There’s a first time for everything and last night was my first time. I want it to be my last.

I was walking home from the Metra at 107th St. It’s an eight-minute walk for me. I was on my block, steps from my house when two guys in their late teens/early 20s robbed me. One had a gun. It was big. And it was sticking in my chest.

The whole time I’m thinking “Of course they have a gun. That’s what you do when you want to rob someone. You scare them with a gun so they give up anything of value. A gun turns a struggle into an obvious outcome.” It seemed so typical. Here’s my mugging!

I tried to use a few seconds to stall so I could get my bearings. How much danger am I in? (Quite a bit.) Is there anyone around? (Nope.) Do I have a choice in how this ends? (Hope so.)

They got my wallet, my phone and my work laptop. Physically, I’m fine and safe because I didn’t prize my possessions over my future. And because these guys hoped the long-established storyline would play out exactly as it did.

Crime should not feel inevitable. But it’s felt like that lately in Chicago. For many people, including me. Even though I live in a safe neighborhood. There’s too much of it happening here for it not to affect you, no matter what neighborhood you live in. I’ve been telling anyone who will listen that Chicago’s tribalism, enforced by neighborhood boundaries, contributes to the problem. As long as it happens somewhere else, it’s OK. As long as it involves gangs, it’s OK because you’re not in one so it won’t happen to you. Even though it’s only a matter of time until it hits home. It did for me last night.

I am not special. This exact scenario plays out many times across the city. Similar ones happen often with far more lethal results. As someone who closely follows what happens in this city and this neighborhood, I’m aware of the potential danger.

Mine wasn’t the only recent robbery around here. There was another armed robbery last week near the 107th Metra station. According to reports on local community Facebook groups, there was a robbery four blocks south at the 111th station. And one last week at 96th and Damen. There were recent robberies at businesses near the 103rd St. Metra stop. People in our neighborhood are being targeted because they’re comforted by the safety and are more likely to have something worth taking.

More crime is happening here because we live in a safe neighborhood. Mull that one over for a while.

I did all the things you’re supposed to do right after a robbery: called the police, canceled my credit cards, changed the locks (my keys were in my bag and they had my driver’s license). The cops at the 22nd District – five officers and a detective – could not have been more kind, thoughtful and thorough.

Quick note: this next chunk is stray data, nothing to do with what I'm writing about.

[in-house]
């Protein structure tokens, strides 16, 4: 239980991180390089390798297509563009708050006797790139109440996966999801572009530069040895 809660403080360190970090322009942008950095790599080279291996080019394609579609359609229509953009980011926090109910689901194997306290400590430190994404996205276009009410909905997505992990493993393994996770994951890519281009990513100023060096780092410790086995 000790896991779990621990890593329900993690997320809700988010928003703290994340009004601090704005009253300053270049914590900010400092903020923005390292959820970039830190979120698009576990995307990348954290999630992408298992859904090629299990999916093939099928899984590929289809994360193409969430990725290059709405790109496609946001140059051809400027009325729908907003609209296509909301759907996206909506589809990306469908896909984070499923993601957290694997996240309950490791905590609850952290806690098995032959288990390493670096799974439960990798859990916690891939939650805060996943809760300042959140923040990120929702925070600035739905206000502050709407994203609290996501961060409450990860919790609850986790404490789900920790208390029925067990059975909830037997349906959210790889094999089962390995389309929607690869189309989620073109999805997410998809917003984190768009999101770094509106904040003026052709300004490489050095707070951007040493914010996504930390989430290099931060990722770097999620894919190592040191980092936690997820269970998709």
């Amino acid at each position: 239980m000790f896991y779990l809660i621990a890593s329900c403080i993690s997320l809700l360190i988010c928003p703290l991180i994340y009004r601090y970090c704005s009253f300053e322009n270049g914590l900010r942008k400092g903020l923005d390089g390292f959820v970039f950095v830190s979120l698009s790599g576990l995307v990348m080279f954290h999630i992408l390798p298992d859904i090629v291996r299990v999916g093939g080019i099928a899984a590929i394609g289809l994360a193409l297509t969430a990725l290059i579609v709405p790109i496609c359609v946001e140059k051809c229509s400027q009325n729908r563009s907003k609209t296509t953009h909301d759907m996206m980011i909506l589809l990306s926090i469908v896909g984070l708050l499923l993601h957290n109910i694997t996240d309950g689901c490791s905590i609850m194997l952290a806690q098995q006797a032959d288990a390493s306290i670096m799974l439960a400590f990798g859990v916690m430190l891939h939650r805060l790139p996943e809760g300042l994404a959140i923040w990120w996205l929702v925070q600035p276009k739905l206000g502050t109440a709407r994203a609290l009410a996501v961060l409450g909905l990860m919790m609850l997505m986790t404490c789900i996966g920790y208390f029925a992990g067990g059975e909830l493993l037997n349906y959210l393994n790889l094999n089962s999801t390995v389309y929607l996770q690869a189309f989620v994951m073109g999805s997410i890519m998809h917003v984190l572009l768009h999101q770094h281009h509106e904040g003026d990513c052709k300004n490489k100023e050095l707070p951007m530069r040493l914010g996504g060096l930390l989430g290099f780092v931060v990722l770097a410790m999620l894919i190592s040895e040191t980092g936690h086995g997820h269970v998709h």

Plenty of people will read the above details and use it to support their own conclusions about the causes of crime in Chicago. I know this because I’ve already read comments from people on our neighborhood Facebook groups who are quick to blame it on a particular demographic group (which is a crock because the actions of a few are not indicative of the many) or use it as evidence of why concealed carry should be allowed on trains (which is also a crock because many people, including me, would still choose not to carry even if they could and a good guy with a gun doesn’t always stop a bad guy with a gun).

I’m a bleeding heart liberal and an avid reader. My opinion has been when you don’t give people economic options and don’t make them feel safe and don’t invest in their neighborhoods they’ll do what they can to survive and use crime as an economic opportunity. I still think that.

But I’m also a realist. And I know some people are just assholes.

The real cause is somewhere in the above three paragraphs. Probably the last two.

When my wife posted to our local Facebook groups about what happened – in an effort to find a locksmith who’d come out this evening – people messaged her saying the recent robberies in our neighborhood are making them put their houses up for sale. This is unusual. Folks live here for decades. People don’t move from Beverly, they move to Beverly. Usually because their parents raised them here. Or they’re looking for what it has to offer. Maybe that’s about to change.

I know what happened to me is minor compared to what has happened to others who don’t have the resources or support I have. Or to people who aren’t targets themselves but are caught between the person who is and the person with a gun. I walked away with an unpleasant experience. Most people who have a gun pointed at them in Chicago don’t walk away.

Chicago’s murder rate gets a lot of attention. But the robbery, assault and other crime rates don’t get as many frequent updates even though they hit people where they live, too. And they’re making people leave where they live.

Not me though. I’m staying to fight. I’ve lived in this neighborhood for five years. We have the best burger and best ice cream in the city. There are many other things to recommend it: the churches, the schools, the people.